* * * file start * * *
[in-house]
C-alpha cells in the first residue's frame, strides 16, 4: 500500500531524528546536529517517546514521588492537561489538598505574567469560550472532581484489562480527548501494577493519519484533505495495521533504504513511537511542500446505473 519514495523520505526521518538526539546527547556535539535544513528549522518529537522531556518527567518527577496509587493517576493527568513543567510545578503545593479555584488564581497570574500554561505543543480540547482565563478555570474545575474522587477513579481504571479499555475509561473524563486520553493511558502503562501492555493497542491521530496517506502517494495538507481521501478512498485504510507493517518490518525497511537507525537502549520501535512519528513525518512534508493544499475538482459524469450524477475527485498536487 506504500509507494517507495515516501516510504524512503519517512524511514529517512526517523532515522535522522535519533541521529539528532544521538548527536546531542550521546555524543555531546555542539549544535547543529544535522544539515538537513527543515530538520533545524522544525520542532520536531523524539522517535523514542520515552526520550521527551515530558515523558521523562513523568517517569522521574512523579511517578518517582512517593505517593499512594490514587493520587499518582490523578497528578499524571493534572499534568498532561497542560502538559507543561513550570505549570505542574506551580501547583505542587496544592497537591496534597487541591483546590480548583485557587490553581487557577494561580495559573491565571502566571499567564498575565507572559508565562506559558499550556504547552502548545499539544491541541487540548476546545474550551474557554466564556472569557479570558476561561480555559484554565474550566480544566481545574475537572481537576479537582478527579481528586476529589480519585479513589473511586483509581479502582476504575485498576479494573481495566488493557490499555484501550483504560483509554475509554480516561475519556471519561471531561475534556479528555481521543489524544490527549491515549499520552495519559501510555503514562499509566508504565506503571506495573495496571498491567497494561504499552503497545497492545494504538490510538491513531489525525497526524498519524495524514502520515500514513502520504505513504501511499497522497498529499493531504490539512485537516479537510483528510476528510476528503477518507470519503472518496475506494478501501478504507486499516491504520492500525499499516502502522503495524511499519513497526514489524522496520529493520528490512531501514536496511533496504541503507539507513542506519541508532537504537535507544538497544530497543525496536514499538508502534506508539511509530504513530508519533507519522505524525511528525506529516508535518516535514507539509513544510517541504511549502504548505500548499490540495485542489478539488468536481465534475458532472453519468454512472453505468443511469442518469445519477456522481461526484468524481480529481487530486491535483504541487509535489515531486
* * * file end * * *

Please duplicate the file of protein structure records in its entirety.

[in-house]
C-alpha cells in the first residue's frame, strides 16, 4: 500500500531524528546536529517517546514521588492537561489538598505574567469560550472532581484489562480527548501494577493519519484533505495495521533504504513511537511542500446505473 519514495523520505526521518538526539546527547556535539535544513528549522518529537522531556518527567518527577496509587493517576493527568513543567510545578503545593479555584488564581497570574500554561505543543480540547482565563478555570474545575474522587477513579481504571479499555475509561473524563486520553493511558502503562501492555493497542491521530496517506502517494495538507481521501478512498485504510507493517518490518525497511537507525537502549520501535512519528513525518512534508493544499475538482459524469450524477475527485498536487 506504500509507494517507495515516501516510504524512503519517512524511514529517512526517523532515522535522522535519533541521529539528532544521538548527536546531542550521546555524543555531546555542539549544535547543529544535522544539515538537513527543515530538520533545524522544525520542532520536531523524539522517535523514542520515552526520550521527551515530558515523558521523562513523568517517569522521574512523579511517578518517582512517593505517593499512594490514587493520587499518582490523578497528578499524571493534572499534568498532561497542560502538559507543561513550570505549570505542574506551580501547583505542587496544592497537591496534597487541591483546590480548583485557587490553581487557577494561580495559573491565571502566571499567564498575565507572559508565562506559558499550556504547552502548545499539544491541541487540548476546545474550551474557554466564556472569557479570558476561561480555559484554565474550566480544566481545574475537572481537576479537582478527579481528586476529589480519585479513589473511586483509581479502582476504575485498576479494573481495566488493557490499555484501550483504560483509554475509554480516561475519556471519561471531561475534556479528555481521543489524544490527549491515549499520552495519559501510555503514562499509566508504565506503571506495573495496571498491567497494561504499552503497545497492545494504538490510538491513531489525525497526524498519524495524514502520515500514513502520504505513504501511499497522497498529499493531504490539512485537516479537510483528510476528510476528503477518507470519503472518496475506494478501501478504507486499516491504520492500525499499516502502522503495524511499519513497526514489524522496520529493520528490512531501514536496511533496504541503507539507513542506519541508532537504537535507544538497544530497543525496536514499538508502534506508539511509530504513530508519533507519522505524525511528525506529516508535518516535514507539509513544510517541504511549502504548505500548499490540495485542489478539488468536481465534475458532472453519468454512472453505468443511469442518469445519477456522481461526484468524481480529481487530486491535483504541487509535489515531486